Album review: Miike Snow – ‘Miike Snow’

Album review: Miike Snow - 'Miike Snow'


Pop producers step out from behind the stars, but fail to dazzle

Life is full of surprises, today’s being the fact that the best out-and-out pop single of the decade – Britney’s ‘Toxic’ – was co-written and produced by two of the chaps from Miike Snow, a trio of earnest Swedes with designs on being the next Coldplay (or at least the next A-Ha).

Miike Snow’s debut is a curious affair: clad in icy, inscrutable packaging à la Sigur Rós with american singer Andrew Wyatt carefully enunciating every overwrought word, it’s also jam-packed with the kind of dazzling pop tricks you might expect from three chaps whose day job is churning out radio hits for the likes of [a]Kylie[/a] and Jordin Sparks.

They’re certainly aware that today’s casual listeners have the attention spans of ADD-afflicted goldfish: ‘Burial’ starts off like Sufjan Stevens and bites the verse from Prince’s ‘Little Red Corvette’ before evolving into something by operatic indie-rockers Mew if they were produced by Deadmau5. You almost don’t notice that they’re gleefully singing “Don’t forget to cry at your own burial”. Creepy. The surging emo-electropop of ‘Cult Logic’ is another tap-in, while ‘Animal’ is an impressive piece of sleight of hand, sounding a bit like The Police while remaining bearable.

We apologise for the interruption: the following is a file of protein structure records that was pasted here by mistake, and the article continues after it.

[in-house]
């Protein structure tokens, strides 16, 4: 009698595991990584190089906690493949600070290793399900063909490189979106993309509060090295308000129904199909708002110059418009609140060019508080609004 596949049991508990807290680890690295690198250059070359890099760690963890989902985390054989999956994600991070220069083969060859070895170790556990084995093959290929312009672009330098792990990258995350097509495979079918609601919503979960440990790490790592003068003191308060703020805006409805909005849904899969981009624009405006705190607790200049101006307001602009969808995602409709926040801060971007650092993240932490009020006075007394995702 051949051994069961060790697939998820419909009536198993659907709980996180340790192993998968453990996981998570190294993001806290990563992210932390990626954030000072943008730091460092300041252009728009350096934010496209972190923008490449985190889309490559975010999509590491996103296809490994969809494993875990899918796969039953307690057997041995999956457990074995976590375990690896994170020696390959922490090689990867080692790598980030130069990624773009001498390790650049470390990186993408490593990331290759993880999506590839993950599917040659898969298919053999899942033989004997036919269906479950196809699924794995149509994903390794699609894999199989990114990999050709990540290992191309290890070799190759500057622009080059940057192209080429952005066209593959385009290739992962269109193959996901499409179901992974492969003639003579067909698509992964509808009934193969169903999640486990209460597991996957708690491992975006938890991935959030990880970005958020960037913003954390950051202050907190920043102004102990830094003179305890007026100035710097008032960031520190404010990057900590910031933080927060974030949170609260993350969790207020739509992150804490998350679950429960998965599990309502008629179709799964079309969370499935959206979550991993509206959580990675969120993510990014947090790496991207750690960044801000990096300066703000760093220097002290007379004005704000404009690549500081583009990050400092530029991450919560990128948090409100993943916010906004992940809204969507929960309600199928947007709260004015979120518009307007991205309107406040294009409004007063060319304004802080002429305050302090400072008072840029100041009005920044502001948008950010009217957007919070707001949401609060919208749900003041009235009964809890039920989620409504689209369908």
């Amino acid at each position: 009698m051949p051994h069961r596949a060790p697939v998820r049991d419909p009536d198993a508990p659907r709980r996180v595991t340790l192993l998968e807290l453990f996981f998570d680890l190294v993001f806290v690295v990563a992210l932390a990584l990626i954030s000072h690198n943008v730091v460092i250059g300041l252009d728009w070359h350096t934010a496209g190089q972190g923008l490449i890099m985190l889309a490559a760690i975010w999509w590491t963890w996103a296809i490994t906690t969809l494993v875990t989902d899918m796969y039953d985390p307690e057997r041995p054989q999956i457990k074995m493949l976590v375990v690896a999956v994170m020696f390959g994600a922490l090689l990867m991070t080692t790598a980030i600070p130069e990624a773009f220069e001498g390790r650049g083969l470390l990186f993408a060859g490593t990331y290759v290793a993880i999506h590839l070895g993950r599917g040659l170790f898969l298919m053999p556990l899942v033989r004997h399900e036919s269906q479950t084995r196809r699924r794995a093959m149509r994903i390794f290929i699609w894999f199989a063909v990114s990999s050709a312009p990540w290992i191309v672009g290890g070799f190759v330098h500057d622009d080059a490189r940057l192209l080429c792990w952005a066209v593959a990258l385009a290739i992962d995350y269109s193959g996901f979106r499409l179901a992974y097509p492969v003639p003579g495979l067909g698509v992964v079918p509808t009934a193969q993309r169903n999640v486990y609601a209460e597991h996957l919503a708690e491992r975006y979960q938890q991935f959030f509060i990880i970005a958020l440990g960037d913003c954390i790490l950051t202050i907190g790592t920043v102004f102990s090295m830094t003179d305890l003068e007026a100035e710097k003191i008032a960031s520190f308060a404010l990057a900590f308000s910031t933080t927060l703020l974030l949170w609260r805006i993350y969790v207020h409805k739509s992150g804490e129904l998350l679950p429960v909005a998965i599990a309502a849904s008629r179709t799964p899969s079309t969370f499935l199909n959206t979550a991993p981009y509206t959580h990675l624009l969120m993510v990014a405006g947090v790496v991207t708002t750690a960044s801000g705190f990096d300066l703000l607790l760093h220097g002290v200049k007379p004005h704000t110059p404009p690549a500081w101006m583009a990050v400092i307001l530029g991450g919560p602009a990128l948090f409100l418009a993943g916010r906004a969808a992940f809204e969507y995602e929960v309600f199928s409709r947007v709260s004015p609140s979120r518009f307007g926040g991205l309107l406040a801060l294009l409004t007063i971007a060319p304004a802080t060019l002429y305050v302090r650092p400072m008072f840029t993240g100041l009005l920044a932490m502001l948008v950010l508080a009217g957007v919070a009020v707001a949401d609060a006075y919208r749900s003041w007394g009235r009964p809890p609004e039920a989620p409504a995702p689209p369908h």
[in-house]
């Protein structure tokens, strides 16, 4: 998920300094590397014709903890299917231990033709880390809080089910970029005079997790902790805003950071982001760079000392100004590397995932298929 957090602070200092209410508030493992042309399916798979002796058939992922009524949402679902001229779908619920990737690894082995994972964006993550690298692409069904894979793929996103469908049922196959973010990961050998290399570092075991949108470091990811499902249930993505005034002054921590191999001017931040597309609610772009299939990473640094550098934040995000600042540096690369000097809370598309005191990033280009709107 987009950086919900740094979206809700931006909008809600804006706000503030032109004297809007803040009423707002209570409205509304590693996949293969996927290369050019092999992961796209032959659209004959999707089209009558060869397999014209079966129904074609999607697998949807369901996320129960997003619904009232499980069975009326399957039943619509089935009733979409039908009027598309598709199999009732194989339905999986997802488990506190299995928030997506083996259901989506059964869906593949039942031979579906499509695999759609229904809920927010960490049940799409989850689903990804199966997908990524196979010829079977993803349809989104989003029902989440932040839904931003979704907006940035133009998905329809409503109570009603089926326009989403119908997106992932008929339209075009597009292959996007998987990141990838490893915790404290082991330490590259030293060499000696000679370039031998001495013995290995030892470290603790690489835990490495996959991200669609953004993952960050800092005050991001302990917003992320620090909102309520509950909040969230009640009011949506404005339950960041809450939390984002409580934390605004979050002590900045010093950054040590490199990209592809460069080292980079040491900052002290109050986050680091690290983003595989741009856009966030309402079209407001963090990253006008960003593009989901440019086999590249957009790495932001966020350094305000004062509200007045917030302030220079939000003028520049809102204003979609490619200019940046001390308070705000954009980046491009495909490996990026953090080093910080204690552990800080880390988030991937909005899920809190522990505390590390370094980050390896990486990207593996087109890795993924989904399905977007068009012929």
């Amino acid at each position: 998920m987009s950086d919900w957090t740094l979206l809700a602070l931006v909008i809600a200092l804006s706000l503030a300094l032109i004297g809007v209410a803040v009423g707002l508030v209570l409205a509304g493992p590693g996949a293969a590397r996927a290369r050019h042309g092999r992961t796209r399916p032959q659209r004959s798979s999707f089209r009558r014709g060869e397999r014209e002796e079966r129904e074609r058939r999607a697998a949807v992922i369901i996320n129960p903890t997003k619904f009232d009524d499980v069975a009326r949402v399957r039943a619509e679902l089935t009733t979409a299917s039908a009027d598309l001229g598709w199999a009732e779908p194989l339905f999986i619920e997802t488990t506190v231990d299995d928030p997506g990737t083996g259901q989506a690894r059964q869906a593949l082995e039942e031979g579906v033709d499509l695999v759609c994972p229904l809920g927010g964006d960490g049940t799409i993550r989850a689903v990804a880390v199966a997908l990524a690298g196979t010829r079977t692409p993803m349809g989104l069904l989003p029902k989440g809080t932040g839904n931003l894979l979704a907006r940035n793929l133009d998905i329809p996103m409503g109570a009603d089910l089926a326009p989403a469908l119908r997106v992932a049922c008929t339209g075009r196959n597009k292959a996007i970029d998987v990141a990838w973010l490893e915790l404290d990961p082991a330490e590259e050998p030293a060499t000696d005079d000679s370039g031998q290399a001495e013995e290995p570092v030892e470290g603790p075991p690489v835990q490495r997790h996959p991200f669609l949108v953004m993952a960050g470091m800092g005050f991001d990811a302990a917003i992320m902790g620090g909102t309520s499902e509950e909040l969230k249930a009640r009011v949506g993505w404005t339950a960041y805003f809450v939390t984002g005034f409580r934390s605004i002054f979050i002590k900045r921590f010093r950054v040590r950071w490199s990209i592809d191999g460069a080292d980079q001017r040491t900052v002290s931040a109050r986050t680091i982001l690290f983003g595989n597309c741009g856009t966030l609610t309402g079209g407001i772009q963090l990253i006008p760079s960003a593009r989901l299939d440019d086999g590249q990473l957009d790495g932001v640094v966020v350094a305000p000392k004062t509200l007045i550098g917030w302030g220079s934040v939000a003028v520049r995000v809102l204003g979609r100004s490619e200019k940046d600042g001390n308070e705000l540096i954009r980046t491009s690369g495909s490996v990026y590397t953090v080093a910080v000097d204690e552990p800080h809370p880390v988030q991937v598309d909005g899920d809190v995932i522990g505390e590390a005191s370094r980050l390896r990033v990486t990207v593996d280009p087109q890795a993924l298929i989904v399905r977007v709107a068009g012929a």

Most ‘proper’ bands would hack off their own genitals to get a sniff of the hooks Miike Snow piss away. Then again, for all the deft artistry on display here, it’s a bit bloodless. And it would be impossible to truly love any band who’ve got a song called ‘A Horse Is Not A Home’ that sounds like Mika fronting [a]Enter Shikari[/a].

Ultimately, Miike Snow’s talents are probably best enjoyed when they’re ghostwriting for someone else. We’ve heard Klaxons could do with a hand…

[b]Sam Richards[/b]

[i]What do you think of the album? Let us know by posting a coment below.[/a]